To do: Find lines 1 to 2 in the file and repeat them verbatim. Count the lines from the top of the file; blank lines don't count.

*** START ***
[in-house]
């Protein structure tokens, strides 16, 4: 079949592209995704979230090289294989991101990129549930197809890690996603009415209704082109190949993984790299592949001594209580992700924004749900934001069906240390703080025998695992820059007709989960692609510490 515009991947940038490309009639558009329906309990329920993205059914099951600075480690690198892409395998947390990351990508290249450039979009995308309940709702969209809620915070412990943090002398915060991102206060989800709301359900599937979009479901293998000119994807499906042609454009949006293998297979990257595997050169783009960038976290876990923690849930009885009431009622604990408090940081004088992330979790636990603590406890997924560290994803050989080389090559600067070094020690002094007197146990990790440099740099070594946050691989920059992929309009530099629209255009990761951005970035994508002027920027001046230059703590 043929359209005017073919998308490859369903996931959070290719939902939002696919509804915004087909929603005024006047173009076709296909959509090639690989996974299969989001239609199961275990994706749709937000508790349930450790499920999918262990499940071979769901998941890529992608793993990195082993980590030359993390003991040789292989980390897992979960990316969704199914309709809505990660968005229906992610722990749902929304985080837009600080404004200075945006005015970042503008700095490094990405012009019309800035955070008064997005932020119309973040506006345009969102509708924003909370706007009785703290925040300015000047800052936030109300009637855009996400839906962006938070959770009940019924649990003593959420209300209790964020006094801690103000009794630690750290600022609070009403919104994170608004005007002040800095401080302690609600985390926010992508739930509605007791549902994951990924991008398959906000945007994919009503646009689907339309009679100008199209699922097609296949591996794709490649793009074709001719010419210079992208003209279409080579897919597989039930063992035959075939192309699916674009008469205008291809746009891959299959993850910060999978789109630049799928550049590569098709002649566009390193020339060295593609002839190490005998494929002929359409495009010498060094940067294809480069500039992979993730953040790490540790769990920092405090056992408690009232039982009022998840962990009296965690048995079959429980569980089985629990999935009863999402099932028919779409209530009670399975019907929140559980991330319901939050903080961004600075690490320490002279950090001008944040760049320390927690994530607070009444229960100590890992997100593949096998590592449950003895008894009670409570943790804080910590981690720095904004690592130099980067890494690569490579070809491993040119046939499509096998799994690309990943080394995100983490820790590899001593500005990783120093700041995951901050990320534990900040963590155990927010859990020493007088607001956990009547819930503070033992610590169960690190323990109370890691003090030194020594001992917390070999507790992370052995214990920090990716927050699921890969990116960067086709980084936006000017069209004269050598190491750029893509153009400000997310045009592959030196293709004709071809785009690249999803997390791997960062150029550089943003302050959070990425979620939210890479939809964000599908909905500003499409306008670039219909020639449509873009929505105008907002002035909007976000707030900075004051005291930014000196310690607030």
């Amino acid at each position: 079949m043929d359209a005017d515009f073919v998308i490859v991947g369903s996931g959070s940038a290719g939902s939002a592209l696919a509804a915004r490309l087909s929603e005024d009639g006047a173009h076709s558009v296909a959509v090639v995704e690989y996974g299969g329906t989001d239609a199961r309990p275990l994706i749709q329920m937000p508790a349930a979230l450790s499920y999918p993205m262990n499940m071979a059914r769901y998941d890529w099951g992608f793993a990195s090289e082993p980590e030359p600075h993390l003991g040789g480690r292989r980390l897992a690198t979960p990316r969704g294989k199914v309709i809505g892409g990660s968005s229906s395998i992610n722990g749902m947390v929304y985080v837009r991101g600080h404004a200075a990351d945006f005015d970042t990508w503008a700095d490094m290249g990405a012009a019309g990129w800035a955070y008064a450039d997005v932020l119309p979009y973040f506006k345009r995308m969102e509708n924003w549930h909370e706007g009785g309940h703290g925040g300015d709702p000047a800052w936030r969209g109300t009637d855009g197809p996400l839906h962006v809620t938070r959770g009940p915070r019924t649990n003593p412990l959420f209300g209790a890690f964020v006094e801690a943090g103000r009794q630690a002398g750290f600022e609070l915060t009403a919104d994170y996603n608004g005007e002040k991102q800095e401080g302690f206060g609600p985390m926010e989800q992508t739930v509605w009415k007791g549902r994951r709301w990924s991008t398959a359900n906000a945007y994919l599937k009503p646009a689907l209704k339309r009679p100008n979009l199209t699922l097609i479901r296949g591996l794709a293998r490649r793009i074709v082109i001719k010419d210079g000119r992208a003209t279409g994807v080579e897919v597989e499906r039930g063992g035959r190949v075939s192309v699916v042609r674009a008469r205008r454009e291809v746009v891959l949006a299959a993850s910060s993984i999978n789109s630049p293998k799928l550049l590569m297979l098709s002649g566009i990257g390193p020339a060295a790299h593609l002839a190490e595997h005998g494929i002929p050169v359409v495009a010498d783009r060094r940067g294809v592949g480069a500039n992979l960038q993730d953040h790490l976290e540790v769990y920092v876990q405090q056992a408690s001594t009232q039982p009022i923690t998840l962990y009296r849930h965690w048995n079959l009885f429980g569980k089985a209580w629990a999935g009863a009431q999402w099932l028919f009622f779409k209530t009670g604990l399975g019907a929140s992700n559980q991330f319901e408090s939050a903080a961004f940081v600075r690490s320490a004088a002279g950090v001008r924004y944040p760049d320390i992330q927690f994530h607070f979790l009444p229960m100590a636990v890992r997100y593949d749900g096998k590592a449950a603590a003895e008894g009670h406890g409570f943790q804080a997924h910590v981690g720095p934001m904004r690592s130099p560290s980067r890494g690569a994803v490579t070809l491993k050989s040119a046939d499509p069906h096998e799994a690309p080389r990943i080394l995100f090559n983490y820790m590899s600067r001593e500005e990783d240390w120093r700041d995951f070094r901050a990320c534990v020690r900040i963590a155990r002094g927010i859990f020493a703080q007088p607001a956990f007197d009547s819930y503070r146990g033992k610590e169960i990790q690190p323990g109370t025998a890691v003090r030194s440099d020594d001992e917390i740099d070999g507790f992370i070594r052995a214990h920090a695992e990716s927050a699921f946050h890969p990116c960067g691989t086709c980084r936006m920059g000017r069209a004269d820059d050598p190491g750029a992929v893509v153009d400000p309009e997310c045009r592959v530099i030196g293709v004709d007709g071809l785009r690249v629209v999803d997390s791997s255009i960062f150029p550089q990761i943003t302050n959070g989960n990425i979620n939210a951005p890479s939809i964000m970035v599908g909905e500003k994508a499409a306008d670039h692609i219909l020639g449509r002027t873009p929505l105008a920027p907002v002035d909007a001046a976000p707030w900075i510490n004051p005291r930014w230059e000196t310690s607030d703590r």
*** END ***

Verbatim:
[in-house]
């Protein structure tokens, strides 16, 4: 079949592209995704979230090289294989991101990129549930197809890690996603009415209704082109190949993984790299592949001594209580992700924004749900934001069906240390703080025998695992820059007709989960692609510490 515009991947940038490309009639558009329906309990329920993205059914099951600075480690690198892409395998947390990351990508290249450039979009995308309940709702969209809620915070412990943090002398915060991102206060989800709301359900599937979009479901293998000119994807499906042609454009949006293998297979990257595997050169783009960038976290876990923690849930009885009431009622604990408090940081004088992330979790636990603590406890997924560290994803050989080389090559600067070094020690002094007197146990990790440099740099070594946050691989920059992929309009530099629209255009990761951005970035994508002027920027001046230059703590 043929359209005017073919998308490859369903996931959070290719939902939002696919509804915004087909929603005024006047173009076709296909959509090639690989996974299969989001239609199961275990994706749709937000508790349930450790499920999918262990499940071979769901998941890529992608793993990195082993980590030359993390003991040789292989980390897992979960990316969704199914309709809505990660968005229906992610722990749902929304985080837009600080404004200075945006005015970042503008700095490094990405012009019309800035955070008064997005932020119309973040506006345009969102509708924003909370706007009785703290925040300015000047800052936030109300009637855009996400839906962006938070959770009940019924649990003593959420209300209790964020006094801690103000009794630690750290600022609070009403919104994170608004005007002040800095401080302690609600985390926010992508739930509605007791549902994951990924991008398959906000945007994919009503646009689907339309009679100008199209699922097609296949591996794709490649793009074709001719010419210079992208003209279409080579897919597989039930063992035959075939192309699916674009008469205008291809746009891959299959993850910060999978789109630049799928550049590569098709002649566009390193020339060295593609002839190490005998494929002929359409495009010498060094940067294809480069500039992979993730953040790490540790769990920092405090056992408690009232039982009022998840962990009296965690048995079959429980569980089985629990999935009863999402099932028919779409209530009670399975019907929140559980991330319901939050903080961004600075690490320490002279950090001008944040760049320390927690994530607070009444229960100590890992997100593949096998590592449950003895008894009670409570943790804080910590981690720095904004690592130099980067890494690569490579070809491993040119046939499509096998799994690309990943080394995100983490820790590899001593500005990783120093700041995951901050990320534990900040963590155990927010859990020493007088607001956990009547819930503070033992610590169960690190323990109370890691003090030194020594001992917390070999507790992370052995214990920090990716927050699921890969990116960067086709980084936006000017069209004269050598190491750029893509153009400000997310045009592959030196293709004709071809785009690249999803997390791997960062150029550089943003302050959070990425979620939210890479939809964000599908909905500003499409306008670039219909020639449509873009929505105008907002002035909007976000707030900075004051005291930014000196310690607030």